On the second day of Christmas – The best game


“On the second day of Christmas my true love sent to me….a top game of football or three.”

In 2010 (so far as this is written prior to the potential games post Boxing Day) we have seen 86 games of football, featuring 224 goals, 6 red cards, 3 dogs in 10 different countries.  So we have been a bit busy.  Consequently we have seen our fair share of dross (few of the 30,000 at West Ham United 0 Blackburn Rovers 0 in January 2010 for instance will remember anything) but we have also seen a few games that will live in the memory for a long time.  Here are our top three in no particular order.

Lewes 5 Dorchester Town 0Looking back now this game was irrelevant in the grand scheme of things.  However, at the time, Lewes’s biggest victory for over 3 years was priceless in their fight for survival in the Blue Square South.  Needing to win at least three of their last four games to claw their way out of the relegation zone, the team had gone away to Worcester City and won their first away game in 17 months.  Then came the “do or die” game against Dorchester.  The team simply over ran their opponents on a beautiful sunny day in East Sussex, with the Harveys flowing and the silky skills of David Wheeler on the wing setting up goals at will.  All of the reasons why I love Lewes so much in one afternoon.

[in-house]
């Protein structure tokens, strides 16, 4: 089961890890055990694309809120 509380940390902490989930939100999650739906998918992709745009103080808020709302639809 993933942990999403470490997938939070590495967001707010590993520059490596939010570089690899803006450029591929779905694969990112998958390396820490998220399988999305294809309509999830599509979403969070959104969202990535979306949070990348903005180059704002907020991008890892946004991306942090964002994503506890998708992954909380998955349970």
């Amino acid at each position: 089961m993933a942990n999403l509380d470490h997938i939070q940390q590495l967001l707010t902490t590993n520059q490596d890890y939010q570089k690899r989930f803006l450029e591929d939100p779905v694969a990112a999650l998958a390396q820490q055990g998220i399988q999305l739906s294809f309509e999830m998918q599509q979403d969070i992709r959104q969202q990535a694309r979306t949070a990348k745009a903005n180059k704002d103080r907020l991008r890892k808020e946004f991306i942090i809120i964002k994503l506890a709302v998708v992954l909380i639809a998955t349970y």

Malmö FF 2 Helsingborgs IF 0We know from bitter experience that the meeting of the top two in any league towards the end of the season is a receipe for a dull encounter.  But not in Sweden.  The Allsvenskan was the tightest it had been for years in 2010 with bitter rivals Malmö FF and Helsingborgs IF matching each other result for result.  Coming into this game in mid September they were separated by 3 points.  Not only was the atmosphere one of the best we have EVER experienced at a game (see here for an example of what it was like to be there) but the game itself was an absolute cracker – end to end action that you rarely see in the Allsvenskan and two decent goals to boot.  Few of the 21,000 in the stadium that night will ever forget this one.

Carshalton Athletic 3 Tonbridge Angels 2A Ryman Premier League game on a chilly September night with England playing away in Switzerland on TV would hardly rank high on most peoples agenda for a night out but it turned into a classic game of cut and thrust.  In a real old fashioned football ground both teams were committed to attacking play from the first whistle, and whilst the skill on offer may not have been Premier League but it was a great game, capped off by a come back from the home team in the last 3 minutes from 2-1 down to win 3-2 including a stunner of a 35 yarder in the final minute.  All this for less than a tenner as well.

And now for some proper atmosphere


Last week we were lucky enough to be at the Malmö FF v Helsingborgs IF game and we waxed lyrical about the unbelievable atmosphere.  Well don’t just take our word for it – watch the video below – hairs standing up on back of the next time!